Drama 353 - Suzuki/Viewpoints, June 24-July 12, taught by Jeffrey Fracé
Movement based approaches to the acting process. Suzuki, Viewpoints, and the creation of effective drama through physicality. 3 credits
Drama 455, Alexander Technique, June 24-28, taught by Cathy Madden
“The Alexander Technique is constructive, conscious kindness to yourself, cooperating with your design, supporting your desires and dreams.” – Madden
This class is a practical and theoretical introduction to the Alexander Technique, a psychophysical re-education process developed by F. M. Alexander (1869-1955).
Each day, the sequential process is reinforced with information, observation of yourself and others as the class applies it to activities of daily life and/or professional life. Frank Pierce Jones, an early researcher on the work, says the Alexander Technique "teaches you how to bring more practical intelligence into what you are already doing; how to eliminate stereotyped responses; how to deal with habit and change." Students access greater physical and vocal coordination as well as learn to "think in activity". (This course is of particular interest to students of drama, music, dance, education and psychology, and is useful to anyone who moves.)
Cathy's approach is playful and practical. Experienced teachers and advanced students who have studied with her assist her in the class. In class work will be tailored to the needs of the class members. The text for the course is her book, Integrated Alexander Technique Practice for Performing Artists: Onstage Synergy.
This summer's class is being taught in the intensive format that Madden teaches at Alexander Technique training schools around the world. The class meets daily in the evening, June 24-28, 2019.
Study Abroad - Early Fall Start - August 19 – September 13, 2019 (Note: credits apply to autumn quarter).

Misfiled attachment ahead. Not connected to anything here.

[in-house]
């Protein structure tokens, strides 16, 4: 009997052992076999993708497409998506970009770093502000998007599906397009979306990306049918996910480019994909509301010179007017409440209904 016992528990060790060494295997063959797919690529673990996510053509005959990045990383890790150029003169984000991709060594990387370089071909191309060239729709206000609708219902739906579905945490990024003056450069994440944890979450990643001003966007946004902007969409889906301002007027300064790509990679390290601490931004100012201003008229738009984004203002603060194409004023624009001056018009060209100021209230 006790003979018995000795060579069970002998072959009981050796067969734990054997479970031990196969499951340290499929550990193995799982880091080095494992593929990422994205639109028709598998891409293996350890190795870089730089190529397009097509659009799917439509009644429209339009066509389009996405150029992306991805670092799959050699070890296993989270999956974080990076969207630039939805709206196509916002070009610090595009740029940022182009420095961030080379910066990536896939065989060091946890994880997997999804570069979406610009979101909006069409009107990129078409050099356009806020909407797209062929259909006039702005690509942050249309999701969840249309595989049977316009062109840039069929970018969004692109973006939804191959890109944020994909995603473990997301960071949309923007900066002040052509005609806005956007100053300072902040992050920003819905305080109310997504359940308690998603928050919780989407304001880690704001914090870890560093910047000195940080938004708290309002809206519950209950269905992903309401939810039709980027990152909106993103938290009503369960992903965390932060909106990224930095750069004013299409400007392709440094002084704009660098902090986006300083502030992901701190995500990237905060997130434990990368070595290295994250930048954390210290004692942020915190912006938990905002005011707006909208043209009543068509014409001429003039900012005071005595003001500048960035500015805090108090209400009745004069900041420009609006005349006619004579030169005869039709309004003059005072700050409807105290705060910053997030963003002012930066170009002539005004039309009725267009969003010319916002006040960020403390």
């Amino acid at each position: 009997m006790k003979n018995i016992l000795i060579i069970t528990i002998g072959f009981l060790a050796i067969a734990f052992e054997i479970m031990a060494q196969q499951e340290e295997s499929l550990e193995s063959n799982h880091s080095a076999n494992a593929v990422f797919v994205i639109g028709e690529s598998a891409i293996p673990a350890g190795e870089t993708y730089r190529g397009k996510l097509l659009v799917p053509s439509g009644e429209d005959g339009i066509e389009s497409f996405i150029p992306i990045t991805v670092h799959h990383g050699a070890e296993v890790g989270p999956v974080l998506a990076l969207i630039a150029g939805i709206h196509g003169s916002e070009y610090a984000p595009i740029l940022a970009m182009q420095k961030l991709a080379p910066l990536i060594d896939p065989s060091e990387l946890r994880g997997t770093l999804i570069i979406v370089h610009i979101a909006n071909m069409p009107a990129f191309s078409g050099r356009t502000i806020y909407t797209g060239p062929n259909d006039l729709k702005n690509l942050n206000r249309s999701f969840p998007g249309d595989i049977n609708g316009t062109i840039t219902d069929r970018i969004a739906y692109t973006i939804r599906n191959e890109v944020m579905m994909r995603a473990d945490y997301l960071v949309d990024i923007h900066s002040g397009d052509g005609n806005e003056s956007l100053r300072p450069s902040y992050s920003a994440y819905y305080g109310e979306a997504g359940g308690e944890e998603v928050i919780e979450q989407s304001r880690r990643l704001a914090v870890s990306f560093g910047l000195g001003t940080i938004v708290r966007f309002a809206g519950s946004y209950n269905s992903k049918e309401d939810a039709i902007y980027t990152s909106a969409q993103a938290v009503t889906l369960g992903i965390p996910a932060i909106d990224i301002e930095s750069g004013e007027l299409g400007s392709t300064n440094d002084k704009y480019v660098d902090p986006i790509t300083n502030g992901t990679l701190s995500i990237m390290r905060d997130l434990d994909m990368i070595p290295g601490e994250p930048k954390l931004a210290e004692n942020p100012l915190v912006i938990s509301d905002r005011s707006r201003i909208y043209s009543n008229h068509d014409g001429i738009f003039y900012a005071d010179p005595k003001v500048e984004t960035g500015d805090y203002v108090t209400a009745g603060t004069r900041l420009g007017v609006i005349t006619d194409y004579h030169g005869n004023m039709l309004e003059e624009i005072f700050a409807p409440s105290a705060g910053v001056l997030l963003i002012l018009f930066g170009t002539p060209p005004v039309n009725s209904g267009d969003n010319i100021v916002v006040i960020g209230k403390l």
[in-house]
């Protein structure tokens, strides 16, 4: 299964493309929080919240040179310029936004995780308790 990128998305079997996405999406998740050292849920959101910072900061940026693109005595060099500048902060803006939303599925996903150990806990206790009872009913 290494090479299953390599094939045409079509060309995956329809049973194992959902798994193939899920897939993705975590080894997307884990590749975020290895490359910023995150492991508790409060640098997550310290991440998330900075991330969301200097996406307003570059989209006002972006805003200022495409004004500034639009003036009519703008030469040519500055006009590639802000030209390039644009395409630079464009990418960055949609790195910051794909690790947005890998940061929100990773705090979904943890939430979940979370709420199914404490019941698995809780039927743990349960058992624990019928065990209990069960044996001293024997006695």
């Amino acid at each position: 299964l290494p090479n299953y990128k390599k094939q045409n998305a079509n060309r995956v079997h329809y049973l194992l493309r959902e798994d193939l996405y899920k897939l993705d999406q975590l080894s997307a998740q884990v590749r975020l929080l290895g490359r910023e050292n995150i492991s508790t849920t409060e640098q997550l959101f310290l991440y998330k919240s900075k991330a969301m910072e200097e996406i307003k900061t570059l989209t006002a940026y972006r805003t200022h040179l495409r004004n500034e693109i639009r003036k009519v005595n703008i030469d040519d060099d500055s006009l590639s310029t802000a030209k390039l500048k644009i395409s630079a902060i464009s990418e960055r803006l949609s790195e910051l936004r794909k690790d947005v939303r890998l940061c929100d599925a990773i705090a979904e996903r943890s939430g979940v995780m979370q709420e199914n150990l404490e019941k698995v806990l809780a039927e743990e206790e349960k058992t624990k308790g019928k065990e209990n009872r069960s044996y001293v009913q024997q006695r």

Honors 213/Drama 494 (5 credits) “W”
Using the city of Rome and 2000 years of performance traditions, literature, painting, and architecture, this inter-active, inter-disciplinary humanities course considers a single site: Rome, and how Rome fashioned and re-fashioned its own charismatic image of imperial and cultural power first as the heart of the Roman Empire, then as the capital of Christiandom, later as a city of Papal Princes, the epicenter of high culture on any European tour, and finally Mussolini’s restoration of Empire. How Rome created its unique, charismatic position in European history is largely a product of its own self-promotion. Rome the city invented Rome the idea, and those acts of invention can be read as a powerful performance of civic identity.
Combining tours of the city’s own treasury of art and architecture with readings about its past, we explore Rome as the center of power and culture across the ages. To study the city, we stand at the sites of power, feet in the present, the past at our reach.
Infrastructure is provided through the UW Rome Center, which is located in central room in the beautiful 15th century Palazzo Pio building, which includes UW administrative offices, classrooms, student lounge and computer lab. Read more about our Rome Center here.
Director, Odai Johnson is a Professor of Drama at the University of Washington. Odai has traveled extensively in and around Rome and has written about many of Rome’s major periods: classical Rome, Renaissance, 18th century, and early 20th century.